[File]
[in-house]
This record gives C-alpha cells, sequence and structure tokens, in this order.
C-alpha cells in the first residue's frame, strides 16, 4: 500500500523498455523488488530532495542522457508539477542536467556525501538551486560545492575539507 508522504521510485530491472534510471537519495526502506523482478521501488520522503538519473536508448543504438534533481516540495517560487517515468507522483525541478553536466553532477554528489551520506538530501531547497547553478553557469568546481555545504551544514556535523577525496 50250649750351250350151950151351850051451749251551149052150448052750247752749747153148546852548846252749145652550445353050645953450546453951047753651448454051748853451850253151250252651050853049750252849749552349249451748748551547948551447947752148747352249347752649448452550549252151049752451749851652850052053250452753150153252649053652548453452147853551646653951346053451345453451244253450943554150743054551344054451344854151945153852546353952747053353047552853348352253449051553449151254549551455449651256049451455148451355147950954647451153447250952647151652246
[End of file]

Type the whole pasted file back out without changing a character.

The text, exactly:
[in-house]
This record gives C-alpha cells, sequence and structure tokens, in this order.
C-alpha cells in the first residue's frame, strides 16, 4: 500500500523498455523488488530532495542522457508539477542536467556525501538551486560545492575539507 508522504521510485530491472534510471537519495526502506523482478521501488520522503538519473536508448543504438534533481516540495517560487517515468507522483525541478553536466553532477554528489551520506538530501531547497547553478553557469568546481555545504551544514556535523577525496 50250649750351250350151950151351850051451749251551149052150448052750247752749747153148546852548846252749145652550445353050645953450546453951047753651448454051748853451850253151250252651050853049750252849749552349249451748748551547948551447947752148747352249347752649448452550549252151049752451749851652850052053250452753150153252649053652548453452147853551646653951346053451345453451244253450943554150743054551344054451344854151945153852546353952747053353047552853348352253449051553449151254549551455449651256049451455148451355147950954647451153447250952647151652246